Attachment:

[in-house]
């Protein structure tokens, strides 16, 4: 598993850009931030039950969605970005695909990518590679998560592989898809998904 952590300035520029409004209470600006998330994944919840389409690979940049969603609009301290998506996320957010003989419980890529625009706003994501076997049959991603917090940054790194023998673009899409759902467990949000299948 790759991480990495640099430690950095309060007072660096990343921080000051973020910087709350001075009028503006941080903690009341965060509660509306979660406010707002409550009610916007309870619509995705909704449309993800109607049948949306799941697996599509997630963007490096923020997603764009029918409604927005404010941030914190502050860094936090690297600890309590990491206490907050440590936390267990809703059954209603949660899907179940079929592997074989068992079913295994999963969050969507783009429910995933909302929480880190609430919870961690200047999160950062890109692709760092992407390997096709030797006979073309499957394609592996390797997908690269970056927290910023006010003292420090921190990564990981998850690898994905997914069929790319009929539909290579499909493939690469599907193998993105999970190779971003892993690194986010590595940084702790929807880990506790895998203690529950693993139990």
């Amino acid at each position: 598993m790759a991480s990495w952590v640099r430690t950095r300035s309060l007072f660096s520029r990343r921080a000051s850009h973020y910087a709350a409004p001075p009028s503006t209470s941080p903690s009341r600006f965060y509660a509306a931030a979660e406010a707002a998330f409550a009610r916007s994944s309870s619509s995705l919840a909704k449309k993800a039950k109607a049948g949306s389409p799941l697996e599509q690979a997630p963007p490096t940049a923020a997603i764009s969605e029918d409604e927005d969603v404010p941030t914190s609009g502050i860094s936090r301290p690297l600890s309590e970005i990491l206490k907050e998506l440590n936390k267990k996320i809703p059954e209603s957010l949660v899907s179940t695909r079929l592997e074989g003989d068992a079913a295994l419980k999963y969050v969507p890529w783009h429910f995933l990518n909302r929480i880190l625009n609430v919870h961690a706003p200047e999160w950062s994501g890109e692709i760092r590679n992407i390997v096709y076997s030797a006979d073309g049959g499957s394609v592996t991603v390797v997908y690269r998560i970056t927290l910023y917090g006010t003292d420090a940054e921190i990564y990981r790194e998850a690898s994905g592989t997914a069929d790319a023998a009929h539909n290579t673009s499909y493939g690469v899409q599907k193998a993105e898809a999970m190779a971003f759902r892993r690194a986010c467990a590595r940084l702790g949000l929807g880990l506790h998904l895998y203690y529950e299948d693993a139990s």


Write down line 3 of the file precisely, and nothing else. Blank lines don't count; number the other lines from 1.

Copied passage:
């Amino acid at each position: 598993m790759a991480s990495w952590v640099r430690t950095r300035s309060l007072f660096s520029r990343r921080a000051s850009h973020y910087a709350a409004p001075p009028s503006t209470s941080p903690s009341r600006f965060y509660a509306a931030a979660e406010a707002a998330f409550a009610r916007s994944s309870s619509s995705l919840a909704k449309k993800a039950k109607a049948g949306s389409p799941l697996e599509q690979a997630p963007p490096t940049a923020a997603i764009s969605e029918d409604e927005d969603v404010p941030t914190s609009g502050i860094s936090r301290p690297l600890s309590e970005i990491l206490k907050e998506l440590n936390k267990k996320i809703p059954e209603s957010l949660v899907s179940t695909r079929l592997e074989g003989d068992a079913a295994l419980k999963y969050v969507p890529w783009h429910f995933l990518n909302r929480i880190l625009n609430v919870h961690a706003p200047e999160w950062s994501g890109e692709i760092r590679n992407i390997v096709y076997s030797a006979d073309g049959g499957s394609v592996t991603v390797v997908y690269r998560i970056t927290l910023y917090g006010t003292d420090a940054e921190i990564y990981r790194e998850a690898s994905g592989t997914a069929d790319a023998a009929h539909n290579t673009s499909y493939g690469v899409q599907k193998a993105e898809a999970m190779a971003f759902r892993r690194a986010c467990a590595r940084l702790g949000l929807g880990l506790h998904l895998y203690y529950e299948d693993a139990s």